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FILE - In this April 21, 2016 file photo, attorney and former FBI Director Robert Mueller, right, arrives for a court hearing at the Phillip Burton Federal Building in San Francisco. Mueller has been overseeing settlement talks with Volkswagen, the U.S. government and private lawyers. Mueller is being honored with an award from West Point. The U.S. Military Academy’s Association of Graduates will present the Thayer Award to Mueller on Thursday evening, Oct. 6, 2016. (AP Photo/Jeff Chiu, File)

Now that there's a special counsel for the Russia probe, what can he do?


Now that there's a special counsel for the Russia probe, what can he do?

WATCH | The smoke coming from the alleged ties between White House officials and Russia has grown so big, the Deputy Attorney General appointed a special counsel to take over the investigation. So what does a special counsel do and should Trump be worried? 

What's a special counsel? 

It's a lawyer appointed to oversee a case where there might be a conflict of interest for the normal prosecuting authority, in this case, the Justice Department. 

The special counsel conducts their investigation separate from the Justice Department and Congress and if they find any evidence of criminal activity they can bring charges. 

With unlimited money, time and resources, the likelihood that the special counsel, former FBI Director Robert Mueller will indict someone with ties to the Trump administration is fairly high. 

The last four special federal prosecutors have all brought charges against someone, but not always the President. 

Don't get them confused 

A special counsel is NOT the same thing as a special prosecutor.  A special counsel conducts an independent investigation, but they still answer directly to the attorney general. 

In this case, because Jeff Sessions has recused himself from the Russia investigation, Rod Rosenstein, the deputy attorney general who appointed Mueller, can later fire him. Rosenstein can also overrule any decisions Mueller makes in the process. 

The first special prosecutor

The first special federal prosecutor was appointed by Ulysses S. Grant to investigate the Whiskey Ring scandal in 1875. A group of whiskey distillers in several states had bribed IRS officials to evade federal taxes. 

Grant wasn't suspected of involvement in the scandal, which led to 238 indictments. Grant fired the special prosecutor, John B. Henderson and replaced him with James Broadhead. In the end, 110 people were convicted on tax fraud charges.

Several other presidents and their attorneys general have had to appoint special prosecutors for various scandals.

In 1903, President Theodore Roosevelt's attorney general appointed two special prosecutors to investigate a bribery scheme at the Post Office. 

President Calvin Coolidge famously appointed special prosecutors to investigate controversial oil field leases in what became known as the "Teapot Dome Scandal" that led to the conviction of Interior Secretary Albert Bacon Fall.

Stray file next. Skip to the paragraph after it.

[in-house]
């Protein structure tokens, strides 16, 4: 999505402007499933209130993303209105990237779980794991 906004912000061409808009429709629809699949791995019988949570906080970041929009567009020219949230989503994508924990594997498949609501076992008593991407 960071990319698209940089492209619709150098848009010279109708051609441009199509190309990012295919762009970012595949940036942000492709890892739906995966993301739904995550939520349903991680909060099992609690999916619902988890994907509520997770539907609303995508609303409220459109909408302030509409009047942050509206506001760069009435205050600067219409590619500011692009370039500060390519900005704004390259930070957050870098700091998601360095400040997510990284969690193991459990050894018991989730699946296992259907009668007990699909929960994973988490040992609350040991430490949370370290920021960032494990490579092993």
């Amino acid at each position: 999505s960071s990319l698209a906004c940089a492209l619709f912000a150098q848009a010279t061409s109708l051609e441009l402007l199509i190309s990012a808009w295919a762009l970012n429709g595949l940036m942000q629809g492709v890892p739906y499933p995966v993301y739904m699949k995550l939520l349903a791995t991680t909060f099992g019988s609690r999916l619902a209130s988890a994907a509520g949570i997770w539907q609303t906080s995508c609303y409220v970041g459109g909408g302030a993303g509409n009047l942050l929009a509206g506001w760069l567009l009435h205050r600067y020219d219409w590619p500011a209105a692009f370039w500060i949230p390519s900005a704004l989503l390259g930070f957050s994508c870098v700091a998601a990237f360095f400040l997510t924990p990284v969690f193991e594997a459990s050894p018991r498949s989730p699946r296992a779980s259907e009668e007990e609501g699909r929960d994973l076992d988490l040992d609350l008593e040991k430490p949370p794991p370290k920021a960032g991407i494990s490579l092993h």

By far the most famous example of a special prosecutor is the Watergate scandal in 1973. President Nixon's attorney general, Elliott Richardson, appointed Archibald Cox for the job. Cox subpoenaed audio tapes Nixon recorded in the Oval Office, but Nixon fought the subpoena and he later fired Cox after a court ordered him to turn over the tapes. 

Under pressure, Nixon appointed a new special prosecutor, Leon Jaworski, who ultimately secured the tapes. 

More recently special counsels have been used to investigate the Iran-Contra affair under Reagan, the Clinton Whitewater scandal and whether or not George W. Bush administration officials leaked the name of CIA operative Valerie Plame to a journalist. 

The Ethics in Government Act of 1978

In the aftermath of Watergate, Congress passed this act, which established a system for appointing a special prosecutor and set up the three-judge appellate court in Washington D.C. that would be in charge of appointing and overseeing a special prosecutor when requested by Congress. 

But that law expired in 1999 and the Justice Department instead set up the "special counsel."

Should Trump be worried? 

Experts say yes. Even though Mueller is still answerable to Rosenstein, who is answerable to Trump, he has a lot of power. 

Mueller can issue subpoenas, compel witnesses to testify and turn over documents, and Rosenstein's order designating Mueller as special counsel gives him a very broad authority to investigate any matters that arise from the investigation. 

Not to mention, Mueller is a very close friend of James Comey who Trump allegedly ousted for refusing to halt the Russia investigation. The White House claims the decision to fire Comey was a result of his poor handling of the investigation into Hillary Clinton's private email server. 

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